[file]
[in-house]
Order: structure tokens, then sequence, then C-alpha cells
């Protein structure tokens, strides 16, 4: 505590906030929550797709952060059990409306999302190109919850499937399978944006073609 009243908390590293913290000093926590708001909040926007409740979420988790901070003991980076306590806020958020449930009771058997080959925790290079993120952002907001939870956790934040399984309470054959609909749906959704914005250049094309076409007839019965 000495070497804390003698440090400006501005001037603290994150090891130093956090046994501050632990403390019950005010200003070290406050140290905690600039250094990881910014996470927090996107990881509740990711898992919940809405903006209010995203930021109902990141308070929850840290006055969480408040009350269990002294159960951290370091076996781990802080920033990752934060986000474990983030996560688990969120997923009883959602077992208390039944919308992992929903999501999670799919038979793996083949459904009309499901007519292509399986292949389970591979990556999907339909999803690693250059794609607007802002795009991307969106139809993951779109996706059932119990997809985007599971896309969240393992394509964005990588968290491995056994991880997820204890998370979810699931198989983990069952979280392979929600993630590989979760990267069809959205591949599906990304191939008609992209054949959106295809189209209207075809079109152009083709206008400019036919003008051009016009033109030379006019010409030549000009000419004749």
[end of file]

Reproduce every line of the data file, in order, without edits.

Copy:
[in-house]
Order: structure tokens, then sequence, then C-alpha cells
């Protein structure tokens, strides 16, 4: 505590906030929550797709952060059990409306999302190109919850499937399978944006073609 009243908390590293913290000093926590708001909040926007409740979420988790901070003991980076306590806020958020449930009771058997080959925790290079993120952002907001939870956790934040399984309470054959609909749906959704914005250049094309076409007839019965 000495070497804390003698440090400006501005001037603290994150090891130093956090046994501050632990403390019950005010200003070290406050140290905690600039250094990881910014996470927090996107990881509740990711898992919940809405903006209010995203930021109902990141308070929850840290006055969480408040009350269990002294159960951290370091076996781990802080920033990752934060986000474990983030996560688990969120997923009883959602077992208390039944919308992992929903999501999670799919038979793996083949459904009309499901007519292509399986292949389970591979990556999907339909999803690693250059794609607007802002795009991307969106139809993951779109996706059932119990997809985007599971896309969240393992394509964005990588968290491995056994991880997820204890998370979810699931198989983990069952979280392979929600993630590989979760990267069809959205591949599906990304191939008609992209054949959106295809189209209207075809079109152009083709206008400019036919003008051009016009033109030379006019010409030549000009000419004749």